Vocabulary common across New Jersey[edit]

  • catty corner: on an angle to a corner, like two white spaces touching at a corner on a chess board. Diagonal[2]
  • dungarees: jeans[2]
  • kill: (from Dutch) a small river or strait, in the name of specific watercourses; e.g. Beaver Kill, Fresh Kills, Kill Van Kull, Arthur Kill[2]
  • scallion: spring onion[2]
  • seltzer: carbonated water beverage that, unlike club soda, is salt-free.
  • Stickball: a baseball-like game suitable for smaller areas, in which a stick substitutes for the bat and a spaldeen is the ball[2]
  • "soda": all carbonated beverages

Common usages[edit]

Contrary to popular belief, almost no one in New Jersey refers to the state as /dʒɔɪzi/, typically written as Joisey. The pronunciation of /ɝː/ as [əɪ] instead of the standard American [ɝ], which this stereotype is based on, is residual in the New York metropolitan dialect as described above.

The term Jersey is sometimes used to refer to the state as a whole, or as an adjective as in Jersey Tomatoes.

In popular culture[edit]

  • In the English dub of Yu-Gi-Oh! Duel Monsters, the recurring character Serenity Wheeler voiced by Lisa Ortiz was portrayed with a South Jersey accent.[15]

See also[edit]


  • Labov, William (1982) The social stratification of English in New York City Center for Applied Linguistics ISBN 0-87281-149-2
  • Labov, William (1994) Principles of Linguistic Change: Volume 1: Internal Factors Blackwell ISBN 0-631-17914-3
  • Labov, William, Ash, S. and Boberg, C. (2006) Atlas of North American English DeGruyter ISBN 3-11-016746-8
  • Labov, William (2001) Principles of Linguistic Change: Volume 2: Social Factors Blackwell ISBN 0-631-17916-X
  • Wolfram, Walt & Natalie Schilling-Estes (2005) American English 2nd edition Blackwell ISBN 1-4051-1265-4
  • Wolfram, Walt & Ward, Ben (2005) American Voices: How Dialects Differ from Coast to Coast Blackwell ISBN 1-4051-2109-2


  1. ^
  2. ^ a b c d e f g h Gomes Cassidy, Frederic and Joan Houston Hall (eds) 2002. Dictionary of American Regional English. Cambridge, MA: Harvard University Press. Harvard University Press
  3. ^ Morales, Tatiana (2005-09-27). "Backstage With Bon Jovi: 'Have A Nice Day' Tour Officially Kicks Off In November". CBS News. Retrieved 2009-01-26.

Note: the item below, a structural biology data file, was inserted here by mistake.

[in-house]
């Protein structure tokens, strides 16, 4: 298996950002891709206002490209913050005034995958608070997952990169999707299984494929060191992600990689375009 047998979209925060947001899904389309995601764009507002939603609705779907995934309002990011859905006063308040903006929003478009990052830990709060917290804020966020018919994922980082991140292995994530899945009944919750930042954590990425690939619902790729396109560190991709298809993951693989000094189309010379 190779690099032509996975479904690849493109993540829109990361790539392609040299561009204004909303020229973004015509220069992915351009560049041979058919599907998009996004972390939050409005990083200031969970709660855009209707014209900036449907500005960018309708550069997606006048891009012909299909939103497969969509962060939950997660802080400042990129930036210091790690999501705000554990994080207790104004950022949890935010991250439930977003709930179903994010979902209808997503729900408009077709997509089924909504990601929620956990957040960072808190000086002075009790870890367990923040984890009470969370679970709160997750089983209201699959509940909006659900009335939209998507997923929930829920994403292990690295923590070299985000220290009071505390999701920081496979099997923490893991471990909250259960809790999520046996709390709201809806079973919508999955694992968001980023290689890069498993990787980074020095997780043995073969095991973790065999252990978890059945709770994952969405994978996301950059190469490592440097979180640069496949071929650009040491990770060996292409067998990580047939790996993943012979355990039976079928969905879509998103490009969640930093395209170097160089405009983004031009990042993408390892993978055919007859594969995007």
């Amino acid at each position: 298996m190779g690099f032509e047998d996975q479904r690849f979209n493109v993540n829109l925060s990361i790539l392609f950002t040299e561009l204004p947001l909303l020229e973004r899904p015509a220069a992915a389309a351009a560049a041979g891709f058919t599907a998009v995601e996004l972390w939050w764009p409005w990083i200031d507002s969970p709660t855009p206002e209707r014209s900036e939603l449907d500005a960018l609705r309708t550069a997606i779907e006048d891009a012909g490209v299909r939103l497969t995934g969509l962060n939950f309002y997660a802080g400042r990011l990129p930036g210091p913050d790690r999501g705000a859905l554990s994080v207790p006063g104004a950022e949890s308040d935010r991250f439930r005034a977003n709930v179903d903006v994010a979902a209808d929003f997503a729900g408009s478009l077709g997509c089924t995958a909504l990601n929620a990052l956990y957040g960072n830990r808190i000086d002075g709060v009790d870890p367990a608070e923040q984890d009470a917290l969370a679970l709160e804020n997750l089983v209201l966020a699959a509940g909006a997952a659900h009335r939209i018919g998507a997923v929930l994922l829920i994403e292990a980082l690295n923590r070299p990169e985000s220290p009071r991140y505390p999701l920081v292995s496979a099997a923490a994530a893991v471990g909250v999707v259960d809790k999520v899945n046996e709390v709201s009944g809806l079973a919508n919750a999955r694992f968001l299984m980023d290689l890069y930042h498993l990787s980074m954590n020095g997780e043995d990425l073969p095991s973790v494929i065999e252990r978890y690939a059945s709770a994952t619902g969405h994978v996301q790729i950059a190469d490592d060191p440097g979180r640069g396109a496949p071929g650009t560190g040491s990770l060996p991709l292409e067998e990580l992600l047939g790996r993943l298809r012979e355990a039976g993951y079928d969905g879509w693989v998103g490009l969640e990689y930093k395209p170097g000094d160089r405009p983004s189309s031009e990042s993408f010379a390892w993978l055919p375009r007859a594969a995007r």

4. ^ Flint Marx, Rebecca. "Danny DeVito: Biography". allmovie. Retrieved 2008-07-28. 
  5. ^ Plotinsky, Benjamin A. (July–August 2007). "At Home with "The Sopranos"". Commentary Magazine. Retrieved 2008-07-28. 
  6. ^ Rose, Lisa (November 2007). "Gandolfini sings". The Star-Ledger. Retrieved 2008-07-28. 
  7. ^ Hunter, Stephen (2001-03-16). "'Enemy at the Gates': Mighty Scope, Bad Aim". The Washington Post. Retrieved 2008-08-03. 
  8. ^ Labov, William (1997-10-01). "How I Got Into Linguistics, and What I Got Out of It". University of Pennsylvania. Retrieved 2008-11-20. 
  9. ^ Iley, Chrissy (2007-04-09). "I'm in tune with my feelings". London: The Guardian. Archived from the original on 2013-08-31. Retrieved 2014-08-31. 
  10. ^ Phillips, Andrew (2003-01-16). "INTERVIEW: Goodfellas Ray Liotta: and how I learned that you should never steal from a wise guy". GW Hatchet. Retrieved 2008-07-28. 
  11. ^ Blumenfeld, Robert (2002). Accents: A Manual for Actors 1. Hal Leonard Corporation. p. 166. Retrieved 2014-08-31. 
  12. ^ Holden, Stephen (1992-08-09). "When the Boss Fell to Earth, He Hit Paradise". The New York Times. Retrieved 2008-07-28. 
  13. ^ Labov et al., 2006, p. 189
  14. ^ Labov et al., 2006, p. 123
  15. ^

External links[edit]

  • William Labov's webpage—There are links to many sites related to dialects, including references to his early work on New York dialect and the Atlas of North American English.